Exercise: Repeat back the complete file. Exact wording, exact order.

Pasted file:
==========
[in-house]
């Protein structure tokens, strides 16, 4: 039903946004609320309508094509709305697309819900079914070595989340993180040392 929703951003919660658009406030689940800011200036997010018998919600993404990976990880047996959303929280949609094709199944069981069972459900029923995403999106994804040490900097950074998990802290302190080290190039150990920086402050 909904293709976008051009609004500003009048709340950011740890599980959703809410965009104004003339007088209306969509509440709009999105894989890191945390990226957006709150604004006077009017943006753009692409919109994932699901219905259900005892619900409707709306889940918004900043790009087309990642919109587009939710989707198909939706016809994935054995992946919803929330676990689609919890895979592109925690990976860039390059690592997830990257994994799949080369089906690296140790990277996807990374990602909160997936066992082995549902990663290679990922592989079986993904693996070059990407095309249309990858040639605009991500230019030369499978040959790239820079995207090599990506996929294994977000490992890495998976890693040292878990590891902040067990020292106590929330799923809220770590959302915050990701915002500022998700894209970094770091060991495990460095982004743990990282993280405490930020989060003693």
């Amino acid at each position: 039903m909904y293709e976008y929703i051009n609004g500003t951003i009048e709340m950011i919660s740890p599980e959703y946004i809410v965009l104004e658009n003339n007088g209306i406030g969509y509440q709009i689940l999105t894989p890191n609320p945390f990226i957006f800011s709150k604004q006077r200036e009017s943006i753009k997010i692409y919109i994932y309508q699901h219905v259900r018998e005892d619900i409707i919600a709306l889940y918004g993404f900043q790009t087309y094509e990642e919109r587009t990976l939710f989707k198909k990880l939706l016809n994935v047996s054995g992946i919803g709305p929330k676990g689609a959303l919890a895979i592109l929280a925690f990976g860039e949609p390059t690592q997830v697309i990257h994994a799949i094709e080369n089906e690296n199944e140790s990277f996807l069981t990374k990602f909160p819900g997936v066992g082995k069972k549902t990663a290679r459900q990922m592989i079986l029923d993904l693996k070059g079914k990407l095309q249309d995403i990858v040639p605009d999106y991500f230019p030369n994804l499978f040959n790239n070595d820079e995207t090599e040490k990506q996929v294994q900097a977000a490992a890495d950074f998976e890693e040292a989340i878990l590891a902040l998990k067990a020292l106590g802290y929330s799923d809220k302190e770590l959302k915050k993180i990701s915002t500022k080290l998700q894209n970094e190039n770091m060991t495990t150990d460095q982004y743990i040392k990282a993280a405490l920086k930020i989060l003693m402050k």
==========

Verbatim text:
[in-house]
């Protein structure tokens, strides 16, 4: 039903946004609320309508094509709305697309819900079914070595989340993180040392 929703951003919660658009406030689940800011200036997010018998919600993404990976990880047996959303929280949609094709199944069981069972459900029923995403999106994804040490900097950074998990802290302190080290190039150990920086402050 909904293709976008051009609004500003009048709340950011740890599980959703809410965009104004003339007088209306969509509440709009999105894989890191945390990226957006709150604004006077009017943006753009692409919109994932699901219905259900005892619900409707709306889940918004900043790009087309990642919109587009939710989707198909939706016809994935054995992946919803929330676990689609919890895979592109925690990976860039390059690592997830990257994994799949080369089906690296140790990277996807990374990602909160997936066992082995549902990663290679990922592989079986993904693996070059990407095309249309990858040639605009991500230019030369499978040959790239820079995207090599990506996929294994977000490992890495998976890693040292878990590891902040067990020292106590929330799923809220770590959302915050990701915002500022998700894209970094770091060991495990460095982004743990990282993280405490930020989060003693």
């Amino acid at each position: 039903m909904y293709e976008y929703i051009n609004g500003t951003i009048e709340m950011i919660s740890p599980e959703y946004i809410v965009l104004e658009n003339n007088g209306i406030g969509y509440q709009i689940l999105t894989p890191n609320p945390f990226i957006f800011s709150k604004q006077r200036e009017s943006i753009k997010i692409y919109i994932y309508q699901h219905v259900r018998e005892d619900i409707i919600a709306l889940y918004g993404f900043q790009t087309y094509e990642e919109r587009t990976l939710f989707k198909k990880l939706l016809n994935v047996s054995g992946i919803g709305p929330k676990g689609a959303l919890a895979i592109l929280a925690f990976g860039e949609p390059t690592q997830v697309i990257h994994a799949i094709e080369n089906e690296n199944e140790s990277f996807l069981t990374k990602f909160p819900g997936v066992g082995k069972k549902t990663a290679r459900q990922m592989i079986l029923d993904l693996k070059g079914k990407l095309q249309d995403i990858v040639p605009d999106y991500f230019p030369n994804l499978f040959n790239n070595d820079e995207t090599e040490k990506q996929v294994q900097a977000a490992a890495d950074f998976e890693e040292a989340i878990l590891a902040l998990k067990a020292l106590g802290y929330s799923d809220k302190e770590l959302k915050k993180i990701s915002t500022k080290l998700q894209n970094e190039n770091m060991t495990t150990d460095q982004y743990i040392k990282a993280a405490l920086k930020i989060l003693m402050k």